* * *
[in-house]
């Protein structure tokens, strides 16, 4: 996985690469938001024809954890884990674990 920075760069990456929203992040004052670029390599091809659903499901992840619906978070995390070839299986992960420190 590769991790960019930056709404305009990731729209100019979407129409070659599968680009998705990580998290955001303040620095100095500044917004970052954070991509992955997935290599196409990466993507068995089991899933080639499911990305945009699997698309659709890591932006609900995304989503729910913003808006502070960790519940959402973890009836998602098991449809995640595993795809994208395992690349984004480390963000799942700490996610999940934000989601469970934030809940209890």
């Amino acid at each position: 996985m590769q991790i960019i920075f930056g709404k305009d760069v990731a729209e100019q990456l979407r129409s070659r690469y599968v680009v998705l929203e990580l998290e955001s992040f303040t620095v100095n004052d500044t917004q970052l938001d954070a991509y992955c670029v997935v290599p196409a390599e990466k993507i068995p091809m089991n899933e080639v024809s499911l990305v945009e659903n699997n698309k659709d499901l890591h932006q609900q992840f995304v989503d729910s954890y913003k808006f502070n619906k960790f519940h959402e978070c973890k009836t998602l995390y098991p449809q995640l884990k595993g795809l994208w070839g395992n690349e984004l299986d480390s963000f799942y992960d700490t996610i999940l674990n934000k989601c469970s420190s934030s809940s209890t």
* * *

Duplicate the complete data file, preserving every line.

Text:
[in-house]
């Protein structure tokens, strides 16, 4: 996985690469938001024809954890884990674990 920075760069990456929203992040004052670029390599091809659903499901992840619906978070995390070839299986992960420190 590769991790960019930056709404305009990731729209100019979407129409070659599968680009998705990580998290955001303040620095100095500044917004970052954070991509992955997935290599196409990466993507068995089991899933080639499911990305945009699997698309659709890591932006609900995304989503729910913003808006502070960790519940959402973890009836998602098991449809995640595993795809994208395992690349984004480390963000799942700490996610999940934000989601469970934030809940209890």
């Amino acid at each position: 996985m590769q991790i960019i920075f930056g709404k305009d760069v990731a729209e100019q990456l979407r129409s070659r690469y599968v680009v998705l929203e990580l998290e955001s992040f303040t620095v100095n004052d500044t917004q970052l938001d954070a991509y992955c670029v997935v290599p196409a390599e990466k993507i068995p091809m089991n899933e080639v024809s499911l990305v945009e659903n699997n698309k659709d499901l890591h932006q609900q992840f995304v989503d729910s954890y913003k808006f502070n619906k960790f519940h959402e978070c973890k009836t998602l995390y098991p449809q995640l884990k595993g795809l994208w070839g395992n690349e984004l299986d480390s963000f799942y992960d700490t996610i999940l674990n934000k989601c469970s420190s934030s809940s209890t």